The notion of going green is far from revolutionary. Organizations in both the public and private sectors have been making strides toward green office environments for nearly 2 decades. The goal of these organizations to ditch paper in favor of electronic files addresses a variety of concerns: environmental responsibility, storage, reliability, and accessibility, to name just a few. These are all worthy end-goals attractive to organizations across all verticals. This has become an especially frequent topic of discussion as the healthcare industry migrates to electronic medical records at a rapid pace. What is not discussed nearly as often, however, is the decidedly less glamorous infrastructure necessary to support going green, which is particularly challenging within a healthcare facility.
Paperless = Wi-Fi
While there are myriad components required to create a comprehensive green healthcare facility, arguably one of the most important components required to create a foundation for this goal is a robust Wi-Fi network. Going wireless is a prerequisite to going paperless. The latter is not possible without the former.
Many of the new devices that hospitals employ are wireless-only, with no wires to connect to the network via Ethernet or any other type of connection. The tablet has established itself as a key device that many healthcare professionals use to access medical records across disparate facilities, access information on prescription prices and pharmacy call-ins, as well as to refer patients to specialists. A plethora of other devices used in healthcare settings are wireless, including infusion pumps, patient monitoring systems, RF location tags, Wi-Fi–based VoIP (VoWi-Fi) phones and call badges, and many more.
By providing access to information on mobile devices wherever and whenever desired, healthcare organizations can begin to eliminate the reams of paper-based records that have been a mainstay in the industry for years. And beyond the savings on paper, by eliminating the wiring in the rooms, walls, risers, and wiring closets to connect all the devices and computers, going wireless can reduce the use of copper, steel, plastic, and other resources, which not only benefits the environment, but also results in meaningful cost savings.
Moving to an all-wireless (or heavy wireless) environment does not come without its challenges. Delivering the rock-solid, reliable wireless service required in a healthcare setting requires proper design and assurance provisions. The variable RF characteristics of building materials, x-ray rooms, and equipment must be accounted for. Successful hospital Wi-Fi installations depend on an accurate design that accounts for these elements and ensures a ubiquitous, robust signal in all areas of service. The success of the deployment is contingent on an accurate accounting of all the elements that may influence the network’s quality.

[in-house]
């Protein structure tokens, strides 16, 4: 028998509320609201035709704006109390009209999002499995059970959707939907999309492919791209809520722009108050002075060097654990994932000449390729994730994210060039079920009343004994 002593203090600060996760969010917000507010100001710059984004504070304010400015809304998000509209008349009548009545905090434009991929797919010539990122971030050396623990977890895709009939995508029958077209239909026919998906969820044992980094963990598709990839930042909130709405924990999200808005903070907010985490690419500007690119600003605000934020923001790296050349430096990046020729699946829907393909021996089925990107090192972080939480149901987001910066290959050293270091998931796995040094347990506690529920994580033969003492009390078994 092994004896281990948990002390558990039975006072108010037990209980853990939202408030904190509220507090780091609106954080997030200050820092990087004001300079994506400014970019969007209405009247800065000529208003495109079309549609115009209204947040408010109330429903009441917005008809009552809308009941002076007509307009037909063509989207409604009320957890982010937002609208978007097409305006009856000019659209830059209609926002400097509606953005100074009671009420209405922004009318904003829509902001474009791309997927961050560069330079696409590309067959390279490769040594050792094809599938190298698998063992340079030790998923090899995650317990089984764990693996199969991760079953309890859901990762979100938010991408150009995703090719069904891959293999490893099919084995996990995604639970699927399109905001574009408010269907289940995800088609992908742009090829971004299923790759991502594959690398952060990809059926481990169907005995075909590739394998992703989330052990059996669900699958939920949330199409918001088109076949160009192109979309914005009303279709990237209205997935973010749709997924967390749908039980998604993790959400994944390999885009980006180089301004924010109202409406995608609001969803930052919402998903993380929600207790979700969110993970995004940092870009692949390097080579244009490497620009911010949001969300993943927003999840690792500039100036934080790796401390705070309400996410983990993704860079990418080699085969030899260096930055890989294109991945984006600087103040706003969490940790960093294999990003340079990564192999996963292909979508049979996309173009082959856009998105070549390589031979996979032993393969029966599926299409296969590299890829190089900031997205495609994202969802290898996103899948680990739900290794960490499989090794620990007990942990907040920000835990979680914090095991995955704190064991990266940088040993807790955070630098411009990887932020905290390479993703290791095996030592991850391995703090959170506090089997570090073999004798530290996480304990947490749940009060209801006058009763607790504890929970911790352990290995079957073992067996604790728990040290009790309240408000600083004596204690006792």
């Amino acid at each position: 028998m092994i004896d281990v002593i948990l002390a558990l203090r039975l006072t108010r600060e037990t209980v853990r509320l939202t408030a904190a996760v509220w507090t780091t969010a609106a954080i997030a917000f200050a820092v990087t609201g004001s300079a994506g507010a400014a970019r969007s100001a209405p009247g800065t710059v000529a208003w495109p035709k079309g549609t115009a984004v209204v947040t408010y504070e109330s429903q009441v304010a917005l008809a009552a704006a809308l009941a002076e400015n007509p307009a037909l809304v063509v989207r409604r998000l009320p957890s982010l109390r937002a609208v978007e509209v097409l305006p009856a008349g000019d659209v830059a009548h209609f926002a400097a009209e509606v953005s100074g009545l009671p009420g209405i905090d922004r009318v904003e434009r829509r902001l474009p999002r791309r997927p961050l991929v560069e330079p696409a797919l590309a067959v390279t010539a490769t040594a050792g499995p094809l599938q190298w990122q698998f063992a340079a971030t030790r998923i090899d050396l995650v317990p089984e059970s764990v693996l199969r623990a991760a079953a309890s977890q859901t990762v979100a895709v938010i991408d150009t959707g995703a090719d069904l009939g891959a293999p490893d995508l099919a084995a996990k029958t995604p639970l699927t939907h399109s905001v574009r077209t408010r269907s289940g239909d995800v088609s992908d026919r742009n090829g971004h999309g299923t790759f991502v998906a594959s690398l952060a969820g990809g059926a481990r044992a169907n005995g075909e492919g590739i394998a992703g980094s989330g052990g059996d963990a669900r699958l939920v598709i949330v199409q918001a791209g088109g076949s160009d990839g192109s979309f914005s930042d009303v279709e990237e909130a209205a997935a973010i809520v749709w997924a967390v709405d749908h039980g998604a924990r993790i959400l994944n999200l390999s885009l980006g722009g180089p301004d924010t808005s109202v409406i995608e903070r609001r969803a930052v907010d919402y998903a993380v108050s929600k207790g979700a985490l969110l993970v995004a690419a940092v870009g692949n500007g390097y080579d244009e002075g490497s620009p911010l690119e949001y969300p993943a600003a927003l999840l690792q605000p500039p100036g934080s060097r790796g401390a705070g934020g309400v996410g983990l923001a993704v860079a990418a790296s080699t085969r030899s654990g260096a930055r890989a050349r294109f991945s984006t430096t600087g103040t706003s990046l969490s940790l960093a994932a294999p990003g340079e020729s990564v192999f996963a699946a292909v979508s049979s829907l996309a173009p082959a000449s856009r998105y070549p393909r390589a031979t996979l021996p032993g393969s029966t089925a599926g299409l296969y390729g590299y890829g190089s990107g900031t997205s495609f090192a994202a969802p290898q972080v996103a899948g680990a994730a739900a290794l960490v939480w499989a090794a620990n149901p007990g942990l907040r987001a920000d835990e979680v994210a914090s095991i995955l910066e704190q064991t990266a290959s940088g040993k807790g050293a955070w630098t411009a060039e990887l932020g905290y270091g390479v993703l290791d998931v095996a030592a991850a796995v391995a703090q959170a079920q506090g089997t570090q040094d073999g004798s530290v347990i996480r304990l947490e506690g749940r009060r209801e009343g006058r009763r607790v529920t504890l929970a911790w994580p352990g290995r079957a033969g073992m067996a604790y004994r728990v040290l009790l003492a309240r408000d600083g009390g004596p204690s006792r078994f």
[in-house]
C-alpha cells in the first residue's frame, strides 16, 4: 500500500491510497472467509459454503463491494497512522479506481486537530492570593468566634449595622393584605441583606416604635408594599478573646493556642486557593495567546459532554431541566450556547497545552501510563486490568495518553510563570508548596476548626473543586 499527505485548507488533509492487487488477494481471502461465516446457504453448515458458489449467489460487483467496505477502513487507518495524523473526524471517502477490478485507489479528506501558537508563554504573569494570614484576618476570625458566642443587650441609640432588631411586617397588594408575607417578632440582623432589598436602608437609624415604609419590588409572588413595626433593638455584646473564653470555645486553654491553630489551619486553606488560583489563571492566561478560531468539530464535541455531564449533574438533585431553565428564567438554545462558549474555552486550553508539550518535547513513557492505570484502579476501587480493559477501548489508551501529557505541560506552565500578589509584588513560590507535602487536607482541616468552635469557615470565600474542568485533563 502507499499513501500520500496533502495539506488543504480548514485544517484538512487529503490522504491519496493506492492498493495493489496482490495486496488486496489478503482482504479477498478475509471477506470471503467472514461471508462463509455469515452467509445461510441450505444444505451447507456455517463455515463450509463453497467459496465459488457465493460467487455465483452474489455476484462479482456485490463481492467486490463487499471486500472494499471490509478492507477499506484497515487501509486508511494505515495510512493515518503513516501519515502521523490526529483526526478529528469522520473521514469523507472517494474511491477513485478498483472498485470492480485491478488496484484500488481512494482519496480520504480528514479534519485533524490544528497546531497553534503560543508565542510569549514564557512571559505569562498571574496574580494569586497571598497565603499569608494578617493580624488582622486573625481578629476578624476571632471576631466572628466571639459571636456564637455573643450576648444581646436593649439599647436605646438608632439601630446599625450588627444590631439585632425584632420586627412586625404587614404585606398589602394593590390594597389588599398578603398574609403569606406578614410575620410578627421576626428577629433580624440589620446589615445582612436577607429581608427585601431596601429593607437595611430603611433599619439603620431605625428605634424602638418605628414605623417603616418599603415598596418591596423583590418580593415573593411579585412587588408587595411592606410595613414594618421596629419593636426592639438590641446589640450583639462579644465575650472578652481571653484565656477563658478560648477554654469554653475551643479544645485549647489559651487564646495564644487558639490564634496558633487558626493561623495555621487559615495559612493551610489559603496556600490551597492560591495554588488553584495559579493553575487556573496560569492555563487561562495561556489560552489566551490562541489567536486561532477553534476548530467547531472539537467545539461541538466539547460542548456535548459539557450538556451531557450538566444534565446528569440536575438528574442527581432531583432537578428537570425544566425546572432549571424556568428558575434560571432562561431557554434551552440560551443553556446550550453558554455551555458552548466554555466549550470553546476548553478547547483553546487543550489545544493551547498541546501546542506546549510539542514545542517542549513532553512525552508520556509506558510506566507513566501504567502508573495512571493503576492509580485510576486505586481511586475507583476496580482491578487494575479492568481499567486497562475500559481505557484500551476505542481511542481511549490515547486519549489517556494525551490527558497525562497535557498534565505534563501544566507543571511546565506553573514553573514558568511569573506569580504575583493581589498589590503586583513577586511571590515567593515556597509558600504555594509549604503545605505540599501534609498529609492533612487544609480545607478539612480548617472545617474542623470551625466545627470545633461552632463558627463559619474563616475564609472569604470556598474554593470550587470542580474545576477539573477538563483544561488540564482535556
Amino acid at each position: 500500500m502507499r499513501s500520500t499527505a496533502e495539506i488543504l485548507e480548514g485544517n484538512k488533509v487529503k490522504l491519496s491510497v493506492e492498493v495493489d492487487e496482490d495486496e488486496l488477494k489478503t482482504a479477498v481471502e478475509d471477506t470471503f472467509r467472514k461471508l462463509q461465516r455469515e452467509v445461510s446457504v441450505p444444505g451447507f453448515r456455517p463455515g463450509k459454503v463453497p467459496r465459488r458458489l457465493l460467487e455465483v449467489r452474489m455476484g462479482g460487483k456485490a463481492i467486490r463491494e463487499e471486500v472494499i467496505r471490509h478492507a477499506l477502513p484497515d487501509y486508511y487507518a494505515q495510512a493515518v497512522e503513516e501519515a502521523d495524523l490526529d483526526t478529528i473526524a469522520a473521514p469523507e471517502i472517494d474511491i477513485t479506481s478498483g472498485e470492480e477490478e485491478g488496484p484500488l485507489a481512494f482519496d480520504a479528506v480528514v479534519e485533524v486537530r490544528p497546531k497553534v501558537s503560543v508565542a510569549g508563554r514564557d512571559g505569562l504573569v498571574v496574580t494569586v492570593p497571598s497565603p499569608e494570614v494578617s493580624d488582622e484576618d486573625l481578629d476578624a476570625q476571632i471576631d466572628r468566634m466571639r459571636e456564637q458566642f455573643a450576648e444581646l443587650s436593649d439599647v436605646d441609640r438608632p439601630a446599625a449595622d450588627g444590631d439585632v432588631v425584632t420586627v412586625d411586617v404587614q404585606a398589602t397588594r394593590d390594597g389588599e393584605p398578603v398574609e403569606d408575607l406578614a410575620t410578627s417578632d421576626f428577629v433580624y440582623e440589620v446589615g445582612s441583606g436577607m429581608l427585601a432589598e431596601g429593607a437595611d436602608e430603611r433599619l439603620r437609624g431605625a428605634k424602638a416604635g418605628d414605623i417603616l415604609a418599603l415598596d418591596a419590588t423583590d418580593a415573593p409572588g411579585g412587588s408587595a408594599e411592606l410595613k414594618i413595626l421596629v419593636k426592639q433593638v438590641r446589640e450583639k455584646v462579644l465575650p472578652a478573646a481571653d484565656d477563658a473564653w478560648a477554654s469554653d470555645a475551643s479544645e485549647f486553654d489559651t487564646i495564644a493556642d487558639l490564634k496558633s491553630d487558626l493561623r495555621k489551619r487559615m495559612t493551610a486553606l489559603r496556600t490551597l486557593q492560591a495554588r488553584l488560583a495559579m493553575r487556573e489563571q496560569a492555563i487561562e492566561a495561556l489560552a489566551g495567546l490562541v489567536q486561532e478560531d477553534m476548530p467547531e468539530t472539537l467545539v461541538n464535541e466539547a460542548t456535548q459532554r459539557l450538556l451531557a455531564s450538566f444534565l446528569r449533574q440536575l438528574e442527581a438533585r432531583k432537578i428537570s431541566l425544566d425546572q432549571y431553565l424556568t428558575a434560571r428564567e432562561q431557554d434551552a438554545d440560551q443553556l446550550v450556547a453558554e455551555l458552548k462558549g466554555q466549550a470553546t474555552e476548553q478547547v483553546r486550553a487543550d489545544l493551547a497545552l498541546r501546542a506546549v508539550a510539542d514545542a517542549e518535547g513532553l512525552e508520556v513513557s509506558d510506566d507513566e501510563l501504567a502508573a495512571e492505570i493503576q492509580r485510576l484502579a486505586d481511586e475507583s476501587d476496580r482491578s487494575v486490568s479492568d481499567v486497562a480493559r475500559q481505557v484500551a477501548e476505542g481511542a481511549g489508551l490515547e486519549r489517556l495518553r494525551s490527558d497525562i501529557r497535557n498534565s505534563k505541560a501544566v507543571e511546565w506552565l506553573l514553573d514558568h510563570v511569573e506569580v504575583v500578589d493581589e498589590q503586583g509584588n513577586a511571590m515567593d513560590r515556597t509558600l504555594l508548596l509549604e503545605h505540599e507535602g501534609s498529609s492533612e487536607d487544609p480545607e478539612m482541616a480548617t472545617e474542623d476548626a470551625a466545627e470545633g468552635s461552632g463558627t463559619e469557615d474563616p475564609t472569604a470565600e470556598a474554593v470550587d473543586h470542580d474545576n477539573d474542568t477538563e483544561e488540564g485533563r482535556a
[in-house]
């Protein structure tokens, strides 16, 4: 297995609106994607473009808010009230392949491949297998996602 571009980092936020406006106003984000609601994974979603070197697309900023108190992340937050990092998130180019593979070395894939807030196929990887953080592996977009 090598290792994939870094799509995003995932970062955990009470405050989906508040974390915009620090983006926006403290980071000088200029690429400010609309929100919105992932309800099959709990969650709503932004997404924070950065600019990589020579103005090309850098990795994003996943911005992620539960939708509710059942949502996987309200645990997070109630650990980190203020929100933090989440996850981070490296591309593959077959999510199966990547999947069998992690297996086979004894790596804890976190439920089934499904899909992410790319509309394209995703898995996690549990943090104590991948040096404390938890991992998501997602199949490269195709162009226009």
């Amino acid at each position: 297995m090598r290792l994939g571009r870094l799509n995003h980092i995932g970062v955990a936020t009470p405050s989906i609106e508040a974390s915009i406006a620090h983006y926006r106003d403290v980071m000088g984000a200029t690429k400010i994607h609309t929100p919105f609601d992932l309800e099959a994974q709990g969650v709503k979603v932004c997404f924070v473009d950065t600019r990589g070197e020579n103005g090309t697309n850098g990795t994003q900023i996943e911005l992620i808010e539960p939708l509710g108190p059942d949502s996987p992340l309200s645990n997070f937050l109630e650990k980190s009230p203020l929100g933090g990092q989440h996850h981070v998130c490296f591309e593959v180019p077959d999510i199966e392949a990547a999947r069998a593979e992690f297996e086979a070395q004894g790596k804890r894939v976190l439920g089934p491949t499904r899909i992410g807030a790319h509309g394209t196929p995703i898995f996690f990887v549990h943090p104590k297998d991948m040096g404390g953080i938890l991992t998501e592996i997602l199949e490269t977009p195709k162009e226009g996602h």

Another key factor is the issue of interference from the many wireless devices within a hospital, both Wi-Fi and non-Wi-Fi. There are two standard spectrum bands in which Wi-Fi operates: 2.4 GHz and 5 GHz. The 5 GHz band provides much greater capacity and is much less prone to interference from other wireless networks, which is a key factor in hospitals. Successful Wi-Fi networks must ubiquitously support both bands in all locations of the facility.
In a hospital setting, the IT department must ensure that the wireless network can support high-performance mobility and roaming. This is especially important with doctors and nurses accessing electronic medical records at the bedside, or in the operating room, hallway, and any other location within the facility. Wireless nurse call systems and asset tracking systems must be able to communicate seamlessly in all locations. The wireless network must be designed to accommodate all these different applications, which all come with varying requirements.
With the wide adoption of email, the paperless office is increasingly prevalent in the corporate world. This same transformation is in progress in the healthcare industry as well. What separates healthcare facilities is the speed at which they are able to complete this transition. Going wireless can be beneficial for the environment, and improves efficiency and maximizes the speed and quality of patient care. The potential benefits offered by a wireless healthcare facility are monumental. It helps practitioners do their jobs more effectively, and thereby improve patients’ experience within the healthcare facility.
However, attention must be paid to the fact that going wireless is more than just transitioning files into electronic form. There is a necessary infrastructure overhaul that must be undertaken first and managed correctly. Without proper attention to that infrastructure, the green healthcare facility will remain a pipe dream. 24×7
Bruce Miller is the vice president of product marketing at Xirrus, Thousand Oaks, Calif. For more information, contact firstname.lastname@example.org.